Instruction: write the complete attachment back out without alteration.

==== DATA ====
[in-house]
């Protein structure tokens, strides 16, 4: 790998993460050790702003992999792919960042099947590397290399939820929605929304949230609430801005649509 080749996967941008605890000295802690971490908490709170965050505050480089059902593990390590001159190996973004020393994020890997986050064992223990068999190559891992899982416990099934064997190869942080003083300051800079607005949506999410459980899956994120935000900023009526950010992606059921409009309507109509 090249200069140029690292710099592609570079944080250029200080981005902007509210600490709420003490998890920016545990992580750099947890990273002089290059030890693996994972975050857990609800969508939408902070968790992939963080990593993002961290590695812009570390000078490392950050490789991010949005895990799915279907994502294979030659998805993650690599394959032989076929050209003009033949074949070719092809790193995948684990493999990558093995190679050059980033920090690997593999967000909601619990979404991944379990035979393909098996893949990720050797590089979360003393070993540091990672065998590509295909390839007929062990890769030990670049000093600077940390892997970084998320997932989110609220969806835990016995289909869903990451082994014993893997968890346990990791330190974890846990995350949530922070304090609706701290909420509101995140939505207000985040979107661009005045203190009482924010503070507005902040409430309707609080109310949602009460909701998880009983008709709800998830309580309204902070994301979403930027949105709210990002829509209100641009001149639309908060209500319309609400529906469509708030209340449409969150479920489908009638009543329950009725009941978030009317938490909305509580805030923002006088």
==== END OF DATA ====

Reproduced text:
[in-house]
């Protein structure tokens, strides 16, 4: 790998993460050790702003992999792919960042099947590397290399939820929605929304949230609430801005649509 080749996967941008605890000295802690971490908490709170965050505050480089059902593990390590001159190996973004020393994020890997986050064992223990068999190559891992899982416990099934064997190869942080003083300051800079607005949506999410459980899956994120935000900023009526950010992606059921409009309507109509 090249200069140029690292710099592609570079944080250029200080981005902007509210600490709420003490998890920016545990992580750099947890990273002089290059030890693996994972975050857990609800969508939408902070968790992939963080990593993002961290590695812009570390000078490392950050490789991010949005895990799915279907994502294979030659998805993650690599394959032989076929050209003009033949074949070719092809790193995948684990493999990558093995190679050059980033920090690997593999967000909601619990979404991944379990035979393909098996893949990720050797590089979360003393070993540091990672065998590509295909390839007929062990890769030990670049000093600077940390892997970084998320997932989110609220969806835990016995289909869903990451082994014993893997968890346990990791330190974890846990995350949530922070304090609706701290909420509101995140939505207000985040979107661009005045203190009482924010503070507005902040409430309707609080109310949602009460909701998880009983008709709800998830309580309204902070994301979403930027949105709210990002829509209100641009001149639309908060209500319309609400529906469509708030209340449409969150479920489908009638009543329950009725009941978030009317938490909305509580805030923002006088």